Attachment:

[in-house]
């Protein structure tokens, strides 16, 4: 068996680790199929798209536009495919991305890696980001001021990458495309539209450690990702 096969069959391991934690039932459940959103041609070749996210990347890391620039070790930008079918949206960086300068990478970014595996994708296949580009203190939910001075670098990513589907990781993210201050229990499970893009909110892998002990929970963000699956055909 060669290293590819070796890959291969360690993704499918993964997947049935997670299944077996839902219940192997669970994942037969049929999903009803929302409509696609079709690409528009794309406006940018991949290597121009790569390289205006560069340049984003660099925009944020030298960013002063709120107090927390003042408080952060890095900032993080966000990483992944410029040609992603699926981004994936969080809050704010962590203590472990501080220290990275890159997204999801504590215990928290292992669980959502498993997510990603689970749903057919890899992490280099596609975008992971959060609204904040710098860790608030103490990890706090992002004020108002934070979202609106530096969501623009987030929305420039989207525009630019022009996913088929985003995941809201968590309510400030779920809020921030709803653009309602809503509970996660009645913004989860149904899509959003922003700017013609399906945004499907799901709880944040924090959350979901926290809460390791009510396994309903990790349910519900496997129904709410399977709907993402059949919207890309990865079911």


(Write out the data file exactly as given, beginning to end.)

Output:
[in-house]
């Protein structure tokens, strides 16, 4: 068996680790199929798209536009495919991305890696980001001021990458495309539209450690990702 096969069959391991934690039932459940959103041609070749996210990347890391620039070790930008079918949206960086300068990478970014595996994708296949580009203190939910001075670098990513589907990781993210201050229990499970893009909110892998002990929970963000699956055909 060669290293590819070796890959291969360690993704499918993964997947049935997670299944077996839902219940192997669970994942037969049929999903009803929302409509696609079709690409528009794309406006940018991949290597121009790569390289205006560069340049984003660099925009944020030298960013002063709120107090927390003042408080952060890095900032993080966000990483992944410029040609992603699926981004994936969080809050704010962590203590472990501080220290990275890159997204999801504590215990928290292992669980959502498993997510990603689970749903057919890899992490280099596609975008992971959060609204904040710098860790608030103490990890706090992002004020108002934070979202609106530096969501623009987030929305420039989207525009630019022009996913088929985003995941809201968590309510400030779920809020921030709803653009309602809503509970996660009645913004989860149904899509959003922003700017013609399906945004499907799901709880944040924090959350979901926290809460390791009510396994309903990790349910519900496997129904709410399977709907993402059949919207890309990865079911």